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The sport that’s like ‘rubbing your stomach and patting your head at the same time’

Ask Emma Viveiros what it’s like to play water polo, and she’ll tell you it’s like “rubbing your stomach and patting your head at the same time.”

True. Except you’re also trying to keep track of 13 other people in the pool. And trying to throw a water polo ball into a net or stop the opposing team from throwing it in yours. All in water that’s too deep to stand.

“It works a lot of different parts of your brain at the same time,” said Viveiros, who is president of  Northeastern Women’s Club Water Polo. Since it’s not a varsity sport, the team is self-run with a volunteer coach.

“It’s the best sport in the world,” said the team’s coach, Nicole Logan, a doctoral candidate at Northeastern. “Everything you need in order to do anything physical, you can learn in water polo.”

Senior Adrienne Peng takes a shot on goal. The team practices in the pool in the Cabot Physical Education Center. Photo by Matthew Modoono/Northeastern University

The game consists of four seven-minute quarters wherein players try to score goals by throwing a ball into nets that float at either end of the pool. Each team comprises six players and a goalkeeper, and unlike soccer or basketball, players aren’t generally sequestered to offense or defense, but instead play both.

“In water polo the positions are just a bit more fluid,” Viveiros said. “No pun intended.”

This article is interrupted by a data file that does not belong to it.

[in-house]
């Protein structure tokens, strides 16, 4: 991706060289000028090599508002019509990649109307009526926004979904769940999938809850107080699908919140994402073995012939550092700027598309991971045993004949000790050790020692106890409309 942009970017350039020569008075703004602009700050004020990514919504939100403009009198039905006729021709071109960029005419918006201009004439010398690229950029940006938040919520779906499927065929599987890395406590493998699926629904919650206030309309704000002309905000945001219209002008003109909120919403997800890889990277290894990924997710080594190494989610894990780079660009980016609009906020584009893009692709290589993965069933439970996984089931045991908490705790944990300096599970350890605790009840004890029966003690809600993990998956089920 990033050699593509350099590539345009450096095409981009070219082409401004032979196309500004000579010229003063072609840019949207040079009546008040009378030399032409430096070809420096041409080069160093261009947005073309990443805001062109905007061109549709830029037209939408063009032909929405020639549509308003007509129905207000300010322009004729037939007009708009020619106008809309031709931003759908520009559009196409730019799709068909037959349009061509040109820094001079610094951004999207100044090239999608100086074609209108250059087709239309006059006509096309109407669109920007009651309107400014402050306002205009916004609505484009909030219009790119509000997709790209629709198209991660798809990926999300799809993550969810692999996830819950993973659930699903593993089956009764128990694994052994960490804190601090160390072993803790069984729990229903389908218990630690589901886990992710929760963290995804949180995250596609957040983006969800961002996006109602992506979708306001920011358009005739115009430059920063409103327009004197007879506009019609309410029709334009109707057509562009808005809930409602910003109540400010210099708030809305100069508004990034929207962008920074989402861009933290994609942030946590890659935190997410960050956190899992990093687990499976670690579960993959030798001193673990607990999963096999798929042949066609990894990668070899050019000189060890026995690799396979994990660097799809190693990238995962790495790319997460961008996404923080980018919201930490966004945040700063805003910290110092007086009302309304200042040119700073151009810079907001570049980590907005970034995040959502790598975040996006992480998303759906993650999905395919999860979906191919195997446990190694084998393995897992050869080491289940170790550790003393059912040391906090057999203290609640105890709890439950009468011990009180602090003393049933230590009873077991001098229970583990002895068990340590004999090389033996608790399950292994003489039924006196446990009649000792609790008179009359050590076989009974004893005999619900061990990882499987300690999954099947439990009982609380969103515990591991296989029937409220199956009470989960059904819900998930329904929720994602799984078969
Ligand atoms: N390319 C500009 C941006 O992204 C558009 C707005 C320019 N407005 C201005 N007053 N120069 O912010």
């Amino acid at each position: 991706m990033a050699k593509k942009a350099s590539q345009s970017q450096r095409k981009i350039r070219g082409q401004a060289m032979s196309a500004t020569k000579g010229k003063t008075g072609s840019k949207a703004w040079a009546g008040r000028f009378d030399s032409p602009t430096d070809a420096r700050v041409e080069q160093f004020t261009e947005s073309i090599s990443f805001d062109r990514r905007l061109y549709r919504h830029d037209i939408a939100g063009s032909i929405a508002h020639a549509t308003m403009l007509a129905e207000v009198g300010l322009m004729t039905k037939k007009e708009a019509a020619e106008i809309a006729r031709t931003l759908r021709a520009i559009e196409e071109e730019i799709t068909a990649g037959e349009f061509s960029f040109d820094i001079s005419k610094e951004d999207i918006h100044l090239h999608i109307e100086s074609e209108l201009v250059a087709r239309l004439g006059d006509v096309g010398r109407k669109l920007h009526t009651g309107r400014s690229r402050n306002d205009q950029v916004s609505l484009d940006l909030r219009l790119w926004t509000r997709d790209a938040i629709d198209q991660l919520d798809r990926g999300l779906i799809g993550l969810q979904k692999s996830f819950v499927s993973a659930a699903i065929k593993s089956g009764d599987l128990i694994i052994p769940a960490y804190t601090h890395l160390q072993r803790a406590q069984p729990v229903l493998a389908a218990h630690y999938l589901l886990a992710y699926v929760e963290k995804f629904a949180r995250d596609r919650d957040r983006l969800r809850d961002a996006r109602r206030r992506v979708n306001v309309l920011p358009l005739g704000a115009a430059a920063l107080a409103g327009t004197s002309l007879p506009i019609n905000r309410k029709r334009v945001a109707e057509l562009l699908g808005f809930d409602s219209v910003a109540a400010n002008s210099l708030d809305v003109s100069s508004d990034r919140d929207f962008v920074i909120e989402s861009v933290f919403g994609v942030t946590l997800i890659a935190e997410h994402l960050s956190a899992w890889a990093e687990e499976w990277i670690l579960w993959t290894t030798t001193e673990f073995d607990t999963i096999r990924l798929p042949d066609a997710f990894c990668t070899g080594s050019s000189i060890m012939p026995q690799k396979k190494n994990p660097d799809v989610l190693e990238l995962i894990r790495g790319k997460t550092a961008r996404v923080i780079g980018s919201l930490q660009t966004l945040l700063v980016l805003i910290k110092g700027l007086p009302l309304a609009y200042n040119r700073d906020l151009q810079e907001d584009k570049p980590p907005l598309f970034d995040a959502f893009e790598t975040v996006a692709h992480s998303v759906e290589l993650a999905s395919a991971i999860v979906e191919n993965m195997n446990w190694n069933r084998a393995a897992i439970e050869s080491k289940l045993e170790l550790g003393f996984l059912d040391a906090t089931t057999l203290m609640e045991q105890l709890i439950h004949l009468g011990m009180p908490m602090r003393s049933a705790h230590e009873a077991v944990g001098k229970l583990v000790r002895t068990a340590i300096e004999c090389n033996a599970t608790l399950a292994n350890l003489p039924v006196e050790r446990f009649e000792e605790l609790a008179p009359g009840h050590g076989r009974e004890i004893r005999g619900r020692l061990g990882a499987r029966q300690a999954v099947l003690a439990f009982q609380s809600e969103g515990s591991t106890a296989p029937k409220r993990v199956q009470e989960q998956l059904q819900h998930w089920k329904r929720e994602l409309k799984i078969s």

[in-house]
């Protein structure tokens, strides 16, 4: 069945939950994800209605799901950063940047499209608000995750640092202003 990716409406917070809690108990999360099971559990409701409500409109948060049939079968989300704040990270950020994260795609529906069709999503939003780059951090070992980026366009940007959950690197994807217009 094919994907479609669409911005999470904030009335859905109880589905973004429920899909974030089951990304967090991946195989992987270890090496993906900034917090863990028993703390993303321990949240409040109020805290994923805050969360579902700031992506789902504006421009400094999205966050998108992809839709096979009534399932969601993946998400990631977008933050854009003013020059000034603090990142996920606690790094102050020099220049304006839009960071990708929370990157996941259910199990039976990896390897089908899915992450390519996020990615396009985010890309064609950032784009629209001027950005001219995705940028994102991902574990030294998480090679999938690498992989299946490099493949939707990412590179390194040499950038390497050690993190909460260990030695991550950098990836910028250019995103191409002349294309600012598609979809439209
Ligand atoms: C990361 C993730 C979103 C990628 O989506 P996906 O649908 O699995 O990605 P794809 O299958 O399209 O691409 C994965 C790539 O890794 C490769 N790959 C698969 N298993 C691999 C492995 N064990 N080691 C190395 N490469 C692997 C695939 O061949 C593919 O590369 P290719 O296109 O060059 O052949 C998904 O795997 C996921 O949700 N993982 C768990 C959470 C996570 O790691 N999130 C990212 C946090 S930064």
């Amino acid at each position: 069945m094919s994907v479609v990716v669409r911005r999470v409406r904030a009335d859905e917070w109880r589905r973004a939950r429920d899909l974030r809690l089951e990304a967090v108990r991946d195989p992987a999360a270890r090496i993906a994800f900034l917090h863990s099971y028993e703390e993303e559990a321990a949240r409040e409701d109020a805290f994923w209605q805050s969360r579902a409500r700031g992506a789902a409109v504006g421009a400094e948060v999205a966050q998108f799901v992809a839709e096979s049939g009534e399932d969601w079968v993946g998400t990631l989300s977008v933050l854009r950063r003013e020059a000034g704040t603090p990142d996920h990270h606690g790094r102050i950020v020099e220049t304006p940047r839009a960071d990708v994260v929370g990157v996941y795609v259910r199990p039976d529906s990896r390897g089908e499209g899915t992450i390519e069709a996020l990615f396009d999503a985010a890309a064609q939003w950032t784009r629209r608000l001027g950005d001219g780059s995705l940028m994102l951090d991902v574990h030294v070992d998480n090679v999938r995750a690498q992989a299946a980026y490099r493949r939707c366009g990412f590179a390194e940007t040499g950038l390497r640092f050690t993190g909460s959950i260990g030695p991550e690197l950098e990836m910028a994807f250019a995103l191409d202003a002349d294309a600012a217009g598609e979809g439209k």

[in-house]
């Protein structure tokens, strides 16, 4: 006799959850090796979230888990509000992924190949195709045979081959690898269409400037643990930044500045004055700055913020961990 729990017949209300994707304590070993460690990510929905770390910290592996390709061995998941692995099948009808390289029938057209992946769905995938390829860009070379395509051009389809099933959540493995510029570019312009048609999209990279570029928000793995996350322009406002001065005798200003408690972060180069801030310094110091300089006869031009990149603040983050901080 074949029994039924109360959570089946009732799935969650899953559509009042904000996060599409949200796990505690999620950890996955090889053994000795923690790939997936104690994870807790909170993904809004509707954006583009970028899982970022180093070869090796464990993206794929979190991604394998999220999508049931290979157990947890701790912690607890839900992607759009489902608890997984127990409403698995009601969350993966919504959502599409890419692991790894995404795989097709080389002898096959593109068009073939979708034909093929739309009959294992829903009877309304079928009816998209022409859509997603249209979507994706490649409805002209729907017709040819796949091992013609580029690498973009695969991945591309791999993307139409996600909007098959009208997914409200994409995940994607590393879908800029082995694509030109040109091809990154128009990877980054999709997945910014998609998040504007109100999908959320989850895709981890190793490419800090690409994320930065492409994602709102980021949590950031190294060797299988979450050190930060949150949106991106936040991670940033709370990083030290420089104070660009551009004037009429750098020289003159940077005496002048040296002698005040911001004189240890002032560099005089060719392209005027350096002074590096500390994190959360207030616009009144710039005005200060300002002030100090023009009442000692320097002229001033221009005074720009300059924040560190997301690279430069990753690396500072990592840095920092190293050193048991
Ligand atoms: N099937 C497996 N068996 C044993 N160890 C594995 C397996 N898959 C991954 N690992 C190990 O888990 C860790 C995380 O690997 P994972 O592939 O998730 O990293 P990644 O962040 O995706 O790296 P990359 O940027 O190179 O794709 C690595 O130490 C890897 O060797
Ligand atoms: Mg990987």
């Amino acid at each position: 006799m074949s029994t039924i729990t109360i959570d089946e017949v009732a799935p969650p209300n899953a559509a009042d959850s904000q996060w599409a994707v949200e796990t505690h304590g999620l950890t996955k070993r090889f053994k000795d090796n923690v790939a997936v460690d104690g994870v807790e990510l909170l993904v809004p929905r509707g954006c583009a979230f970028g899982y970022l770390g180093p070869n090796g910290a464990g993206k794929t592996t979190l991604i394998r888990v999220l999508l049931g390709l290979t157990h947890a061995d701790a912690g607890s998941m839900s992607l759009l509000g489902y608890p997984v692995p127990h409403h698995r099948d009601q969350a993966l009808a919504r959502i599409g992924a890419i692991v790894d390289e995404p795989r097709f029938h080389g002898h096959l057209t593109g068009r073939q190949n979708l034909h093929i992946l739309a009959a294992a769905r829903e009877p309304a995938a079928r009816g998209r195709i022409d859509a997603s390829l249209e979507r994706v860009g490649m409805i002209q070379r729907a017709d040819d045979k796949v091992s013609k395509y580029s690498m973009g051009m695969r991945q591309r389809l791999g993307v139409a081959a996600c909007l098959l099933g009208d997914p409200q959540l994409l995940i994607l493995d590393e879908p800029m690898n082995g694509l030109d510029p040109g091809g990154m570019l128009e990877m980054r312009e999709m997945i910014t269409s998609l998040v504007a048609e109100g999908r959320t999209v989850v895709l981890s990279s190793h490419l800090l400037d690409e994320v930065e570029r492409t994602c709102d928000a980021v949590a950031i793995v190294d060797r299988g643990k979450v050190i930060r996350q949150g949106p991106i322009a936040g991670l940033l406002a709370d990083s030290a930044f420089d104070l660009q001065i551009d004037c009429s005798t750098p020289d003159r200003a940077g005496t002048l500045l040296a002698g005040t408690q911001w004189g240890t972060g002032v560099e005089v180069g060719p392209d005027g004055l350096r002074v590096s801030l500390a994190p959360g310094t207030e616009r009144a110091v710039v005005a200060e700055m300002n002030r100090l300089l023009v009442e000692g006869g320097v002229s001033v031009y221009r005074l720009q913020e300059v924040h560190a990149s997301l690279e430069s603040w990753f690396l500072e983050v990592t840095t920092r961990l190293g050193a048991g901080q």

During the season, Northeastern plays in three tournaments against the seven other collegiate teams that comprise the New England Division.

Logan’s goal is that the team make it to national championships in the spring. This summer, she coached New Zealand’s Under-18 water polo team in the World Women’s Youth Water Polo Championships, and she played the sport herself for the better part of her life, until injury took her out of the game.

Only a few athletes who play for the women’s water polo club team at Northeastern had ever tried the sport before they joined the team. But with an experienced coach at the helm, and passion enough to go around, that’s OK.

“I can’t go without water polo for too long,” Logan said. “When I’m coaching, I can see it all unfolding in front of me in a way I know other people can’t.”

The sport has a passionate following among those who play it. The team at Northeastern practices twice a week from 8 to 10 p.m., and lifts weights on their off-days. The athletes are still students, so they’ll often study together before and after practices.

In short, it’s a big commitment—a commitment that the student-athletes balance quite well. The team tied for the highest collective grade point average in the Collegiate Water Polo Association in 2018, and 12 Northeastern players were recognized as part of the association’s Scholar-Athlete Team the same year.  

Viveiros and Logan described the team as a particularly close group of friends. Perhaps that’s partly trial by fire, perhaps that’s partly because so many who try out for the team have never played before (not many high schools have water polo teams, after all), or perhaps their bond stems from a combination of all these things. For the Northeastern crew, it’s a team effort from the start.

Courtesy photo

“I was on my high school swim team, and wanted to find a way to be in the water in college,” Viveiros said.

So, she tried out for the team her second year at Northeastern and hasn’t looked back since.

“I really love the sport,” Viveiros said. “Every time I get out of the pool… I don’t know, I just feel really happy. And it’s taught me I don’t have to be afraid to try new things.”

The team will play two scrimmages during the fall semester: the first on Sunday, Oct. 28 against Boston University, and the second on Sunday, Nov. 11 against the Massachusetts Institute of Technology.

Anyone interested in learning more about the team can email nuwomenswaterpolo@gmail.com.

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